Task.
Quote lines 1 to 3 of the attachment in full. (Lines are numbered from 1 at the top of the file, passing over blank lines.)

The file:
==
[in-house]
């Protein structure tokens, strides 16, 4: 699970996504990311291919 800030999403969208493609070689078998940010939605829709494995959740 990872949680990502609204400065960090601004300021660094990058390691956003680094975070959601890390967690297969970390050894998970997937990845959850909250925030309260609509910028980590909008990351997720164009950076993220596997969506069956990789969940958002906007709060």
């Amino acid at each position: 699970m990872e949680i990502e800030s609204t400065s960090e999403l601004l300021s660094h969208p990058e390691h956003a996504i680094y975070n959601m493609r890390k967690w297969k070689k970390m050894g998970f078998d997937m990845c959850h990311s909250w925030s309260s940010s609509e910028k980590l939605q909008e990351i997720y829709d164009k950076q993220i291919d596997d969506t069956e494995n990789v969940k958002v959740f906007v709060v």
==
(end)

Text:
[in-house]
């Protein structure tokens, strides 16, 4: 699970996504990311291919 800030999403969208493609070689078998940010939605829709494995959740 990872949680990502609204400065960090601004300021660094990058390691956003680094975070959601890390967690297969970390050894998970997937990845959850909250925030309260609509910028980590909008990351997720164009950076993220596997969506069956990789969940958002906007709060």
């Amino acid at each position: 699970m990872e949680i990502e800030s609204t400065s960090e999403l601004l300021s660094h969208p990058e390691h956003a996504i680094y975070n959601m493609r890390k967690w297969k070689k970390m050894g998970f078998d997937m990845c959850h990311s909250w925030s309260s940010s609509e910028k980590l939605q909008e990351i997720y829709d164009k950076q993220i291919d596997d969506t069956e494995n990789v969940k958002v959740f906007v709060v």